How do ransomware infections happen?
- Initially, the victim receives an email which includes a malicious link or a malware-laden attachment. Alternatively, the infection can originate from a malicious website that delivers a security exploit to create a backdoor on the victim’s PC by using a vulnerable software from the system.
- If the victim clicks on the link or downloads and opens the attachment, a downloader (payload) will be placed on the affected PC.
- The downloader uses a list of domains or C&C servers controlled by cybercriminals to download the ransomware program on the system.
- The contacted C&C server responds by sending back the requested data.
- The malware then encrypts the entire hard disk content, personal files, and sensitive information. Everything, including data stored in cloud accounts (Google Drive, Dropbox) synced on the PC. It can also encrypt data on other computers connected to the local network.
- A warning pops up on the screen with instructions on how to pay for the decryption key.
Why ransomware often goes undetected by antivirusRansomware uses several evasion tactics that keep it hidden and allow it to:
- Not get picked up by antivirus products
- Not get discovered by cybersecurity researchers
- Not get observed by law enforcement agencies and their own malware researchers.
The rationale is simple: the longer a malware infection can persist on a compromised PC, the more data it can extract and the more damage it can do.So here are just a few of the tactics that encryption malware employs to remain covert and maintain the anonymity of its makers and distributors:
- Communication with Command & Control servers is encrypted and difficult to detect in network traffic;
- It features built-in traffic anonymizers, like TOR and Bitcoin, to avoid tracking by law enforcement agencies and to receive ransom payments;
- It uses anti-sandboxing mechanisms so that antivirus won’t pick it up;
- It employs domain shadowing to conceal exploits and hide the communication between the downloader (payload) and the servers controlled by cybercriminals.
- It features Fast Flux, another technique used to keep the source of the infection anonymous;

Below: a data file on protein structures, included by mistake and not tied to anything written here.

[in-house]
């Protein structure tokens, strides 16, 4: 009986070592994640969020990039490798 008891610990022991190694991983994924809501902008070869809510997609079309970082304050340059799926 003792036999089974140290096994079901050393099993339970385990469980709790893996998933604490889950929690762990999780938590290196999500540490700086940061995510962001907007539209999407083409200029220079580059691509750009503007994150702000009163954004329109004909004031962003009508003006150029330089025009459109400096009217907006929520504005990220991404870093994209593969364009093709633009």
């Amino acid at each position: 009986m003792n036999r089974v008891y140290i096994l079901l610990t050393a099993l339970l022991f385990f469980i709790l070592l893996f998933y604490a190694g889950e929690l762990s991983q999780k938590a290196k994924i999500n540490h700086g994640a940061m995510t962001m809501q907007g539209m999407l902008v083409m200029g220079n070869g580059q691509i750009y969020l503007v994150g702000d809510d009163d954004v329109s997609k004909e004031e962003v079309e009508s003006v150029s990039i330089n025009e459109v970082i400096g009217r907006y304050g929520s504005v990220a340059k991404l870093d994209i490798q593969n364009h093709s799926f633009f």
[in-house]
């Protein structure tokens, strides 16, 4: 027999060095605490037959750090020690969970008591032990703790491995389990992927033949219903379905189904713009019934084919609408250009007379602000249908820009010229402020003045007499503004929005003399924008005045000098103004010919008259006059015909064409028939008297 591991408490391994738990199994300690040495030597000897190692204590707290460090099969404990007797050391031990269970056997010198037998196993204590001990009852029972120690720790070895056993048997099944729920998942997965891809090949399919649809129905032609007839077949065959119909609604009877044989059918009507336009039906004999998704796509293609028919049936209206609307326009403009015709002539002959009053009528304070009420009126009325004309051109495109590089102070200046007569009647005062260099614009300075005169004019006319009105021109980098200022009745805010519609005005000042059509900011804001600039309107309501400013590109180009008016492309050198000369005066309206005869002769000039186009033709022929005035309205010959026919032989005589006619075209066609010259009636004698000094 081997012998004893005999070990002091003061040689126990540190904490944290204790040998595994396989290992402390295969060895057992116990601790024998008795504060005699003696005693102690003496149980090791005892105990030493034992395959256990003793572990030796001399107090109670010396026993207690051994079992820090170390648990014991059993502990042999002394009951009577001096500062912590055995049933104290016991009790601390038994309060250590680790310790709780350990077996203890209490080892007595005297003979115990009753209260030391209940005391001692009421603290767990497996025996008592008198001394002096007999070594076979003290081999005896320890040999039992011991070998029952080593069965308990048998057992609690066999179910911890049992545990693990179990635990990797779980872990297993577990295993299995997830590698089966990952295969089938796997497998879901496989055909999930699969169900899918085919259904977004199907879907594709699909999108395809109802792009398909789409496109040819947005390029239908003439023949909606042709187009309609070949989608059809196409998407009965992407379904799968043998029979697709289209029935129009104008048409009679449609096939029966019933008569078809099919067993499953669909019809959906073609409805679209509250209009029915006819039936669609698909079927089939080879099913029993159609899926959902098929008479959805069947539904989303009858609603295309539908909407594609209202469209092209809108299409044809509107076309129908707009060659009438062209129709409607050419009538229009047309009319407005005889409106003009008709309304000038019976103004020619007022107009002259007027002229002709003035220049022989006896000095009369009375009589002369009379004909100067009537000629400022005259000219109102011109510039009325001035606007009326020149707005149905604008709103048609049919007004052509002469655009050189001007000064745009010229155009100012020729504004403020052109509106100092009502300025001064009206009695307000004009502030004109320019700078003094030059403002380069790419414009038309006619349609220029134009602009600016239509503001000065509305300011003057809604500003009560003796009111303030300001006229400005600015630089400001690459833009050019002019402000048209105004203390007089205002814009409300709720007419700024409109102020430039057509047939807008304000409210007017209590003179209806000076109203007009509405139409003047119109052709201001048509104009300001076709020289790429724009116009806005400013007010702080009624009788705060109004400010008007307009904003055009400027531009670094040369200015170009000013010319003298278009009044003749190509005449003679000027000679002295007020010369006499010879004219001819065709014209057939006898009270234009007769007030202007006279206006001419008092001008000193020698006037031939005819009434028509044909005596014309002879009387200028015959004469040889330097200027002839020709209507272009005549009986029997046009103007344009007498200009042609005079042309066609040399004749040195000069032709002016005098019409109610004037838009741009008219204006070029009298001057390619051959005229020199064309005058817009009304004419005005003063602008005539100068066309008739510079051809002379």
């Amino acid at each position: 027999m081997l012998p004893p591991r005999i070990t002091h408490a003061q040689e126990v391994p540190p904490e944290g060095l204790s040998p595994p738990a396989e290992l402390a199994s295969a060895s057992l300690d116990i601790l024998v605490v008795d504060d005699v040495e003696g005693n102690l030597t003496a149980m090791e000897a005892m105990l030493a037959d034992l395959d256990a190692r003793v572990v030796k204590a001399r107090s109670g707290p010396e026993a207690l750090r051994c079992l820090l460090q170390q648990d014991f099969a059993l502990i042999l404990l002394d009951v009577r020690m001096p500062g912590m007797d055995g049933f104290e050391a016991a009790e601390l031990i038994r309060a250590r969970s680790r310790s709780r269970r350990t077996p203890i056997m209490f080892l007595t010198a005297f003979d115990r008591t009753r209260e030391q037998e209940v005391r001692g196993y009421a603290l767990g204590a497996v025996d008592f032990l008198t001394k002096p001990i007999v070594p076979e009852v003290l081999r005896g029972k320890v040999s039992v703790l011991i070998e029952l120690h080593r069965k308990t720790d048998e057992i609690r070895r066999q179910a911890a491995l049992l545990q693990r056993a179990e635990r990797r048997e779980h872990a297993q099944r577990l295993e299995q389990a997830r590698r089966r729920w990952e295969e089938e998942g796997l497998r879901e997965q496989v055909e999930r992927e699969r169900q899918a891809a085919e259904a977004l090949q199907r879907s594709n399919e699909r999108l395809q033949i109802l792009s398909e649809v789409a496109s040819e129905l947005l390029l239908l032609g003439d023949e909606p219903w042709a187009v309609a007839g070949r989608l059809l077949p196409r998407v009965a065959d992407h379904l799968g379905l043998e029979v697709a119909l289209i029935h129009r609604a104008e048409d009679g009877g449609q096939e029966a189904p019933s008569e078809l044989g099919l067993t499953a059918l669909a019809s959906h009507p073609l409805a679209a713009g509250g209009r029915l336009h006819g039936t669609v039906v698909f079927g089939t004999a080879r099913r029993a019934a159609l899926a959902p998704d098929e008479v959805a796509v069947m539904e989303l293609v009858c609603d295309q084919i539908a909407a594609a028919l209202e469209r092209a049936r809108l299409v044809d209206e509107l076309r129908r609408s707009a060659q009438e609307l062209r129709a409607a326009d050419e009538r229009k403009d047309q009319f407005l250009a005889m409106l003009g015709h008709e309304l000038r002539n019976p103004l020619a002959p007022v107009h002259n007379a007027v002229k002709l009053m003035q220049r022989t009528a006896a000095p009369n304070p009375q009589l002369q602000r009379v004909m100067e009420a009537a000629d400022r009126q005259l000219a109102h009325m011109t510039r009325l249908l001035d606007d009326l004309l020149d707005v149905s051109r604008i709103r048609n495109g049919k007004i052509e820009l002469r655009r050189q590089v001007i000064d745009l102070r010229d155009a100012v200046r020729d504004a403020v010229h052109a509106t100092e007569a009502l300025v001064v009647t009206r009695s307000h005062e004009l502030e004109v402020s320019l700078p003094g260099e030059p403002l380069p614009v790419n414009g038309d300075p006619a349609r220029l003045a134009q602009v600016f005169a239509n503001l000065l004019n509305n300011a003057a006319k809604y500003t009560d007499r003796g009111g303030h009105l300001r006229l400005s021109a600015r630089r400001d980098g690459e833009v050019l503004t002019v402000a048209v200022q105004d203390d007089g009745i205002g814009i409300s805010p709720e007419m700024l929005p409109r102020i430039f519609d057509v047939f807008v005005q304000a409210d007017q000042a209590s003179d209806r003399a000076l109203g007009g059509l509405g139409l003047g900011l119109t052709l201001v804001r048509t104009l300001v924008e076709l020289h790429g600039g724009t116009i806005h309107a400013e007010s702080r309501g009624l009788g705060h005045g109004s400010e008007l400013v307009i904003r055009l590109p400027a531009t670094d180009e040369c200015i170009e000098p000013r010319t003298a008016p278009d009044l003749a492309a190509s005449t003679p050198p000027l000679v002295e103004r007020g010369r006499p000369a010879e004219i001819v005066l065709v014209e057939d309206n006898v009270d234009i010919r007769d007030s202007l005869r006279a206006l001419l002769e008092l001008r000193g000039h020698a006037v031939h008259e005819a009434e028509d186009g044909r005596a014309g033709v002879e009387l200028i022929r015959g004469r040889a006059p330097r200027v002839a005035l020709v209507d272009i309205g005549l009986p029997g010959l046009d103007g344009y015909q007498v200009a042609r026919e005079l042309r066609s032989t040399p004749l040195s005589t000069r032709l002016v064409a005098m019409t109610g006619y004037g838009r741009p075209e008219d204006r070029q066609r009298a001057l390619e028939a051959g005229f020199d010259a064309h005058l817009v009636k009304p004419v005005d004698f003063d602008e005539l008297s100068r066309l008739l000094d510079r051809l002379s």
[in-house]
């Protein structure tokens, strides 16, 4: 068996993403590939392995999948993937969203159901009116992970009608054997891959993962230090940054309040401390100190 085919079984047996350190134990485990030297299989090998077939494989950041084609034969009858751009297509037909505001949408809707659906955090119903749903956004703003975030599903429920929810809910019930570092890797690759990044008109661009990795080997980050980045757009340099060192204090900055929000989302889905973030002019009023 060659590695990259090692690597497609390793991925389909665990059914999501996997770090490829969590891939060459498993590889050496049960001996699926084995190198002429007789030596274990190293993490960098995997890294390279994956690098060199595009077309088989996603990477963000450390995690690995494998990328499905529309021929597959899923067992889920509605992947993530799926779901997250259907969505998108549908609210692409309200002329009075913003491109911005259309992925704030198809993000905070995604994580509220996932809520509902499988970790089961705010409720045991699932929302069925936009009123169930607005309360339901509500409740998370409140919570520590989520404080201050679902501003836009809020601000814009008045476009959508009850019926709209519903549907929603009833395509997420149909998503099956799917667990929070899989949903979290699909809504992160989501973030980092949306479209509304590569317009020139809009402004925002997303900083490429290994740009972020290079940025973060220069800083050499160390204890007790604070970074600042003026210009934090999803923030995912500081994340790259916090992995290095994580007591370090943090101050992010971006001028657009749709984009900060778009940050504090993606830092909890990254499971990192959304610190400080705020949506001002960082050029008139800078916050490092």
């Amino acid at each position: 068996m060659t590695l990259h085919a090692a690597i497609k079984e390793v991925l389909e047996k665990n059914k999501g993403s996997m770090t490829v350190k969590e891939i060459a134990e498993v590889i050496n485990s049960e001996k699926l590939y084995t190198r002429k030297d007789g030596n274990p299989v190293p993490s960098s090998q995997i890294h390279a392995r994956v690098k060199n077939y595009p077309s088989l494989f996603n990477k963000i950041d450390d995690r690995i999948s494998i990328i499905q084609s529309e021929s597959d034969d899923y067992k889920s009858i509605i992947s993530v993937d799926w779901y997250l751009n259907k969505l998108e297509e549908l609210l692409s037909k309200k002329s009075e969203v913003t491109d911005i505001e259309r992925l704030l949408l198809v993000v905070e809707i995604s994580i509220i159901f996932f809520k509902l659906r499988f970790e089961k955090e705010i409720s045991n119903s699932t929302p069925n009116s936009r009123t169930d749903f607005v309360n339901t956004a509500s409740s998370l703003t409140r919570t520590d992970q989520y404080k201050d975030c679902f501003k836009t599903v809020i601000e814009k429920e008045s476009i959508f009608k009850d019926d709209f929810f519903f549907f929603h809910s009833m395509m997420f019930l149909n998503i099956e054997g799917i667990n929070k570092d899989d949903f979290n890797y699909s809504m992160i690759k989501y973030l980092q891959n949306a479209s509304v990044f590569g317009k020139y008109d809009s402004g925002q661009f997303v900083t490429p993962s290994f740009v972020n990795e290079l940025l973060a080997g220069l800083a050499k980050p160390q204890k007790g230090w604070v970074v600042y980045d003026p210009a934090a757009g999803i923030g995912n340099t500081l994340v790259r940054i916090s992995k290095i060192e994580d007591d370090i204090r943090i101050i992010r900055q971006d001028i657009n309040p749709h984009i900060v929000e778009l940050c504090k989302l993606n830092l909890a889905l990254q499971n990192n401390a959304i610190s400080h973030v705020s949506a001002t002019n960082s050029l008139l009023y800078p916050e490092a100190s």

- It deploys encrypted payloads which can make it more difficult for antivirus to see that they include malware, so the infection has more time to unfold;
- It has polymorphic behavior which gives it the ability to mutate enough to create a new variant, but not so much as to alter the malware’s function;
- It has the ability to remain dormant – the ransomware can remain inactive on the system until the computer is at its most vulnerable moment and take advantage of that to strike fast and effectively.
15 Items to take your ransomware protection to the next level
Locally, on the PC
- I don’t store important data only on my PC.
- backups your data: on an external hard drive and in the cloud – Dropbox/Google Drive/etc.
- The Dropbox/Google Drive/OneDrive/etc. application on my computer is not turned on by default. I only open them once a day, to sync my data, and close them once this is done.
- My operating system and the software I use is up to date, including the latest security updates.
- For daily use, I don’t use an administrator account on my computer. I use a guest account with limited privileges.
- I have turned off macros in the Microsoft Office suite – Word, Excel, PowerPoint, etc. In the browser
- I have removed the following plugins from my browsers: Adobe Flash, Adobe Reader, Java, and Silverlight. If I absolutely have to use them, I set the browser to ask me if I want to activate these plugins when needed.
- I have adjusted my browsers’ security and privacy settings for increased protection.
- I have removed outdated plugins and add-ons from my browsers. I only kept the ones I use on a daily basis and I keep them updated to the latest version.
- I use an ad-blocker to avoid the threat of potentially malicious ads.
- I never open spam emails or emails from unknown senders.
- I never download attachments from spam emails or suspicious emails.
- I never click links in spam emails or suspicious emails.
Anti-ransomware security tools
- I use a reliable, paid antivirus product that includes an automatic update module and a real-time scanner.
- I understand the importance of having a traffic-filtering solution that can provide proactive anti-ransomware protection.